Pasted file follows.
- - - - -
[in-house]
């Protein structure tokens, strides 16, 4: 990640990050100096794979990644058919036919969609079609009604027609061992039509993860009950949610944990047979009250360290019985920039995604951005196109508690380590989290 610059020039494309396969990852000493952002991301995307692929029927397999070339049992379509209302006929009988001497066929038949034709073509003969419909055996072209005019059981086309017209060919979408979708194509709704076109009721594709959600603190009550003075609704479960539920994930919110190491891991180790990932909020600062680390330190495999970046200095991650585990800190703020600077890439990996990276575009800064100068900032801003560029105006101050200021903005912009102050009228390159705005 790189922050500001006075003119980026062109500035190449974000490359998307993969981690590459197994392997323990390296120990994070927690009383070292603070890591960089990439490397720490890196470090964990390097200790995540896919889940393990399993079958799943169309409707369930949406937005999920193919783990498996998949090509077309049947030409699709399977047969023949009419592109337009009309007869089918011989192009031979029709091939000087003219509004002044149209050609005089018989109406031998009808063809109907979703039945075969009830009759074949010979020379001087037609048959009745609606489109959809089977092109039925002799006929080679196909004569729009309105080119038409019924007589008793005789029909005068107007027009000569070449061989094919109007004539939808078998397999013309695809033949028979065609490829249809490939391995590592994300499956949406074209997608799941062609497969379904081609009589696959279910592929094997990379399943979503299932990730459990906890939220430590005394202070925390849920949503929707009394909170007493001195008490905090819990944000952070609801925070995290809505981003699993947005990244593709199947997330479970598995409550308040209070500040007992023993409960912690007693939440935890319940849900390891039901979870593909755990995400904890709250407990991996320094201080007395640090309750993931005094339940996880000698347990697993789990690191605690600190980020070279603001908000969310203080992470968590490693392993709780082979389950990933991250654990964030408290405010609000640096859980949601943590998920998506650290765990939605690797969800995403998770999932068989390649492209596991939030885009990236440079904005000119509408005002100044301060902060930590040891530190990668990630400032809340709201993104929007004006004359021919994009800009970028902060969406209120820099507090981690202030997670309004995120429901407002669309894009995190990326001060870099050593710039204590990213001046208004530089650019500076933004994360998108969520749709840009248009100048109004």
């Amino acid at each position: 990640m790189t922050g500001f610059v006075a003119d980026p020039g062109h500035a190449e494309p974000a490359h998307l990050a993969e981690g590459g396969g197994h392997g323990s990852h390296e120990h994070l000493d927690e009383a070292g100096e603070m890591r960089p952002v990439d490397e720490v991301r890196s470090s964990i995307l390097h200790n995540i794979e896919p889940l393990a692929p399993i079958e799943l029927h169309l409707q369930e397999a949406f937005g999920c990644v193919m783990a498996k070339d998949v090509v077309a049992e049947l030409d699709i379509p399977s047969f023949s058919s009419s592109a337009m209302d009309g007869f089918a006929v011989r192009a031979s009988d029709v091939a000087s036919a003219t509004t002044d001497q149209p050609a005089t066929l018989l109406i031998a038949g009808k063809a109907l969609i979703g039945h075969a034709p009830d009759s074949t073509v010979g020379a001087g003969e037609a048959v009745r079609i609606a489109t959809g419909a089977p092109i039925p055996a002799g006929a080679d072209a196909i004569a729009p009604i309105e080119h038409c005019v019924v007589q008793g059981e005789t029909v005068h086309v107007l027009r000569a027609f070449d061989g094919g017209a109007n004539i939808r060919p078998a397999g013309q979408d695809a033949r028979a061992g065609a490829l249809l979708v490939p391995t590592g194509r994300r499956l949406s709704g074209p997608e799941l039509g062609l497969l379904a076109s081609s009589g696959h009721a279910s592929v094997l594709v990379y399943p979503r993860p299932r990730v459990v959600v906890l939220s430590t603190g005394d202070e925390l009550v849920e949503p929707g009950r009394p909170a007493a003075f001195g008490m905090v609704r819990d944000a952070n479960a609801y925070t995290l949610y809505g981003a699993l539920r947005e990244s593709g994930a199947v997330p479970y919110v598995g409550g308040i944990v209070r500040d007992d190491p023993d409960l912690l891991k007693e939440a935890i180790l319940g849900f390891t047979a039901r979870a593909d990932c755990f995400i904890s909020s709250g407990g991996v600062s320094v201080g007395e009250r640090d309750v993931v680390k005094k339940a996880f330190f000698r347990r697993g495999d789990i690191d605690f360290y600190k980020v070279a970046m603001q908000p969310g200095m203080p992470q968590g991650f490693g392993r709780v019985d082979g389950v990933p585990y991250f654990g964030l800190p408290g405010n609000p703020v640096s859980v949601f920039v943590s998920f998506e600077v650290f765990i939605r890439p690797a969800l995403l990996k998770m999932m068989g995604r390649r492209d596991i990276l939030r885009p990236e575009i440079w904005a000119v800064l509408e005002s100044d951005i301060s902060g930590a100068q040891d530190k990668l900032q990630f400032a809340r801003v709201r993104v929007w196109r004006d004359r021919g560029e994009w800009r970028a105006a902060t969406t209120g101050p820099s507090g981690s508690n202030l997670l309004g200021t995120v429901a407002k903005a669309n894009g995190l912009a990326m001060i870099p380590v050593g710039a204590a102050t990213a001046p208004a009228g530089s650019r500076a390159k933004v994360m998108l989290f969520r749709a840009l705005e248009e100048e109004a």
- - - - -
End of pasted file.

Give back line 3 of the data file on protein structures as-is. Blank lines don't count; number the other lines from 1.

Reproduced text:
């Amino acid at each position: 990640m790189t922050g500001f610059v006075a003119d980026p020039g062109h500035a190449e494309p974000a490359h998307l990050a993969e981690g590459g396969g197994h392997g323990s990852h390296e120990h994070l000493d927690e009383a070292g100096e603070m890591r960089p952002v990439d490397e720490v991301r890196s470090s964990i995307l390097h200790n995540i794979e896919p889940l393990a692929p399993i079958e799943l029927h169309l409707q369930e397999a949406f937005g999920c990644v193919m783990a498996k070339d998949v090509v077309a049992e049947l030409d699709i379509p399977s047969f023949s058919s009419s592109a337009m209302d009309g007869f089918a006929v011989r192009a031979s009988d029709v091939a000087s036919a003219t509004t002044d001497q149209p050609a005089t066929l018989l109406i031998a038949g009808k063809a109907l969609i979703g039945h075969a034709p009830d009759s074949t073509v010979g020379a001087g003969e037609a048959v009745r079609i609606a489109t959809g419909a089977p092109i039925p055996a002799g006929a080679d072209a196909i004569a729009p009604i309105e080119h038409c005019v019924v007589q008793g059981e005789t029909v005068h086309v107007l027009r000569a027609f070449d061989g094919g017209a109007n004539i939808r060919p078998a397999g013309q979408d695809a033949r028979a061992g065609a490829l249809l979708v490939p391995t590592g194509r994300r499956l949406s709704g074209p997608e799941l039509g062609l497969l379904a076109s081609s009589g696959h009721a279910s592929v094997l594709v990379y399943p979503r993860p299932r990730v459990v959600v906890l939220s430590t603190g005394d202070e925390l009550v849920e949503p929707g009950r009394p909170a007493a003075f001195g008490m905090v609704r819990d944000a952070n479960a609801y925070t995290l949610y809505g981003a699993l539920r947005e990244s593709g994930a199947v997330p479970y919110v598995g409550g308040i944990v209070r500040d007992d190491p023993d409960l912690l891991k007693e939440a935890i180790l319940g849900f390891t047979a039901r979870a593909d990932c755990f995400i904890s909020s709250g407990g991996v600062s320094v201080g007395e009250r640090d309750v993931v680390k005094k339940a996880f330190f000698r347990r697993g495999d789990i690191d605690f360290y600190k980020v070279a970046m603001q908000p969310g200095m203080p992470q968590g991650f490693g392993r709780v019985d082979g389950v990933p585990y991250f654990g964030l800190p408290g405010n609000p703020v640096s859980v949601f920039v943590s998920f998506e600077v650290f765990i939605r890439p690797a969800l995403l990996k998770m999932m068989g995604r390649r492209d596991i990276l939030r885009p990236e575009i440079w904005a000119v800064l509408e005002s100044d951005i301060s902060g930590a100068q040891d530190k990668l900032q990630f400032a809340r801003v709201r993104v929007w196109r004006d004359r021919g560029e994009w800009r970028a105006a902060t969406t209120g101050p820099s507090g981690s508690n202030l997670l309004g200021t995120v429901a407002k903005a669309n894009g995190l912009a990326m001060i870099p380590v050593g710039a204590a102050t990213a001046p208004a009228g530089s650019r500076a390159k933004v994360m998108l989290f969520r749709a840009l705005e248009e100048e109004a």